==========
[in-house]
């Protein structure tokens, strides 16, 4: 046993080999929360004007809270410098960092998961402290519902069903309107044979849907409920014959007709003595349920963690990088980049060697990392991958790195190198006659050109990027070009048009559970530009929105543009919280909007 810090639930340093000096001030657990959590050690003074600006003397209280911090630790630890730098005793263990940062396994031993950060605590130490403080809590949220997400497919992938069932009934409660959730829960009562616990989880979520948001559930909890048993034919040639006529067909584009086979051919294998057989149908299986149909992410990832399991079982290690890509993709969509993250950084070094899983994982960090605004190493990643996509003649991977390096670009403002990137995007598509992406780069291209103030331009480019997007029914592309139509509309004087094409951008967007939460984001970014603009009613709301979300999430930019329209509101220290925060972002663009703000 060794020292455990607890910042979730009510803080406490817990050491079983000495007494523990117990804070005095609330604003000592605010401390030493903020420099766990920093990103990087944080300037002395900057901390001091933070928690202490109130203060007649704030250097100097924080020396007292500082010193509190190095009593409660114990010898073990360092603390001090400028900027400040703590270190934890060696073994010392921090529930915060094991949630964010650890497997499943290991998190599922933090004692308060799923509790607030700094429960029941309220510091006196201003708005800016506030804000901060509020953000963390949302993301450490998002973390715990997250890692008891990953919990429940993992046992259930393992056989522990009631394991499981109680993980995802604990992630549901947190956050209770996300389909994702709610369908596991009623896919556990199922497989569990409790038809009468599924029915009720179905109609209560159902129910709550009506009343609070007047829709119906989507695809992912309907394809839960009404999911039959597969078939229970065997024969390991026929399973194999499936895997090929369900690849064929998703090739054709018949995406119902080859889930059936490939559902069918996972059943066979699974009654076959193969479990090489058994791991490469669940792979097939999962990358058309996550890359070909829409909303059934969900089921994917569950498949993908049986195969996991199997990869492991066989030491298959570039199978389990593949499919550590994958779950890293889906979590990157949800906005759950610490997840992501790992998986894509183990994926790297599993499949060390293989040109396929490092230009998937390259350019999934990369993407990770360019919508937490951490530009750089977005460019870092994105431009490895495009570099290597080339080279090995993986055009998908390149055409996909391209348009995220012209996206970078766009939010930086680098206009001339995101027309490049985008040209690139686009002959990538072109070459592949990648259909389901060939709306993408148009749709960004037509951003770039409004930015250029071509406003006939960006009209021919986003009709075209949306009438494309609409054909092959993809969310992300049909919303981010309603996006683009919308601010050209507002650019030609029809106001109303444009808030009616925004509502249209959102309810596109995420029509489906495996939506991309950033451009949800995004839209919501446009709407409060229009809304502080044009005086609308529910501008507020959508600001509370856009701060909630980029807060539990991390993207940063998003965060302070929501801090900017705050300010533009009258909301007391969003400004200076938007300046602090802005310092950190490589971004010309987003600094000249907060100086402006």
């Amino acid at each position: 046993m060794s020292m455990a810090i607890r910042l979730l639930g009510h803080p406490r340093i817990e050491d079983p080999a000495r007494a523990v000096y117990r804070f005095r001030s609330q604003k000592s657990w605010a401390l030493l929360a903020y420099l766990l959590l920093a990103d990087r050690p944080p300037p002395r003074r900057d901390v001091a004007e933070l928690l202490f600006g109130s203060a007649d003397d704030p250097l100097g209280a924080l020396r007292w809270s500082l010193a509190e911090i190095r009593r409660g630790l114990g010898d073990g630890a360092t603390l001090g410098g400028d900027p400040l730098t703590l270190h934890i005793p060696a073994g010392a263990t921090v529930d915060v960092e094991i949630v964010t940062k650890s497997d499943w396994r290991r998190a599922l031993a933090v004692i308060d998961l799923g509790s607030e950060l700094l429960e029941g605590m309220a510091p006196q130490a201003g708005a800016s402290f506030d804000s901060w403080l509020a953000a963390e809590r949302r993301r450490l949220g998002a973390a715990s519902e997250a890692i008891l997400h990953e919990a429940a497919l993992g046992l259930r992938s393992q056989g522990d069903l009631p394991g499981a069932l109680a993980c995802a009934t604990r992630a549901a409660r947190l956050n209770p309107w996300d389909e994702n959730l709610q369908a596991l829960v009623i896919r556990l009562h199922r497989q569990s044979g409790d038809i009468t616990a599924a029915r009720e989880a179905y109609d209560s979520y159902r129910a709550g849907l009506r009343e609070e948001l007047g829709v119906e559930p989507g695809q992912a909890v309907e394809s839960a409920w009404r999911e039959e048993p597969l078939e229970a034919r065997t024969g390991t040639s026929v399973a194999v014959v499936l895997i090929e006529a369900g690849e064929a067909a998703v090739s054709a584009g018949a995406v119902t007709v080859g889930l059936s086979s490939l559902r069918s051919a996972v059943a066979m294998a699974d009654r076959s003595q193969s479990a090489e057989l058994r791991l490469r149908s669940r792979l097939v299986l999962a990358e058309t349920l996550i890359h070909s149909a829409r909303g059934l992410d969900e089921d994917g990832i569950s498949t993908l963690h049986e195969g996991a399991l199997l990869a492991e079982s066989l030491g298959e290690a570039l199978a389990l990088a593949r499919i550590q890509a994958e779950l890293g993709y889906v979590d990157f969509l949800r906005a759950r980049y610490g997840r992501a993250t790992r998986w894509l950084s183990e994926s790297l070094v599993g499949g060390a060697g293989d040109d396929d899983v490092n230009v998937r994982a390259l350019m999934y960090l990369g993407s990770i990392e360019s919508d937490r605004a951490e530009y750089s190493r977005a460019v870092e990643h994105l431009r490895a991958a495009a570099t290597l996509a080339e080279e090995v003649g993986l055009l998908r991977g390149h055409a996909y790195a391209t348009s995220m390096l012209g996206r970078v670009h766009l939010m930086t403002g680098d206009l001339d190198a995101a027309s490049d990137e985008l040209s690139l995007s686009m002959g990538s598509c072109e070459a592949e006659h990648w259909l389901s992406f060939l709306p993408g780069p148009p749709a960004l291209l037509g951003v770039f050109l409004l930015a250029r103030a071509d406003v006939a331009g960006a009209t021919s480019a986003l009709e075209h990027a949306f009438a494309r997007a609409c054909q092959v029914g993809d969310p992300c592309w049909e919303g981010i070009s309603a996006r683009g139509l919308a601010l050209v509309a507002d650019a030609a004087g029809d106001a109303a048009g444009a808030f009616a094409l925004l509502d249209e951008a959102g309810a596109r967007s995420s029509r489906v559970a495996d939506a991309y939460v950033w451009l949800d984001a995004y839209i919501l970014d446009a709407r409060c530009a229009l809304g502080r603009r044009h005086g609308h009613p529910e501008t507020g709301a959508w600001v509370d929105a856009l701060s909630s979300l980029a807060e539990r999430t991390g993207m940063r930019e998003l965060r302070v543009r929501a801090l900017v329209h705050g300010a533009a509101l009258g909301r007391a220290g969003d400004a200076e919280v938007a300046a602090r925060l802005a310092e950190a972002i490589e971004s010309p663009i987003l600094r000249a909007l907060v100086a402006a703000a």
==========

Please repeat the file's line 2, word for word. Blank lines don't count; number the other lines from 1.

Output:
């Protein structure tokens, strides 16, 4: 046993080999929360004007809270410098960092998961402290519902069903309107044979849907409920014959007709003595349920963690990088980049060697990392991958790195190198006659050109990027070009048009559970530009929105543009919280909007 810090639930340093000096001030657990959590050690003074600006003397209280911090630790630890730098005793263990940062396994031993950060605590130490403080809590949220997400497919992938069932009934409660959730829960009562616990989880979520948001559930909890048993034919040639006529067909584009086979051919294998057989149908299986149909992410990832399991079982290690890509993709969509993250950084070094899983994982960090605004190493990643996509003649991977390096670009403002990137995007598509992406780069291209103030331009480019997007029914592309139509509309004087094409951008967007939460984001970014603009009613709301979300999430930019329209509101220290925060972002663009703000 060794020292455990607890910042979730009510803080406490817990050491079983000495007494523990117990804070005095609330604003000592605010401390030493903020420099766990920093990103990087944080300037002395900057901390001091933070928690202490109130203060007649704030250097100097924080020396007292500082010193509190190095009593409660114990010898073990360092603390001090400028900027400040703590270190934890060696073994010392921090529930915060094991949630964010650890497997499943290991998190599922933090004692308060799923509790607030700094429960029941309220510091006196201003708005800016506030804000901060509020953000963390949302993301450490998002973390715990997250890692008891990953919990429940993992046992259930393992056989522990009631394991499981109680993980995802604990992630549901947190956050209770996300389909994702709610369908596991009623896919556990199922497989569990409790038809009468599924029915009720179905109609209560159902129910709550009506009343609070007047829709119906989507695809992912309907394809839960009404999911039959597969078939229970065997024969390991026929399973194999499936895997090929369900690849064929998703090739054709018949995406119902080859889930059936490939559902069918996972059943066979699974009654076959193969479990090489058994791991490469669940792979097939999962990358058309996550890359070909829409909303059934969900089921994917569950498949993908049986195969996991199997990869492991066989030491298959570039199978389990593949499919550590994958779950890293889906979590990157949800906005759950610490997840992501790992998986894509183990994926790297599993499949060390293989040109396929490092230009998937390259350019999934990369993407990770360019919508937490951490530009750089977005460019870092994105431009490895495009570099290597080339080279090995993986055009998908390149055409996909391209348009995220012209996206970078766009939010930086680098206009001339995101027309490049985008040209690139686009002959990538072109070459592949990648259909389901060939709306993408148009749709960004037509951003770039409004930015250029071509406003006939960006009209021919986003009709075209949306009438494309609409054909092959993809969310992300049909919303981010309603996006683009919308601010050209507002650019030609029809106001109303444009808030009616925004509502249209959102309810596109995420029509489906495996939506991309950033451009949800995004839209919501446009709407409060229009809304502080044009005086609308529910501008507020959508600001509370856009701060909630980029807060539990991390993207940063998003965060302070929501801090900017705050300010533009009258909301007391969003400004200076938007300046602090802005310092950190490589971004010309987003600094000249907060100086402006």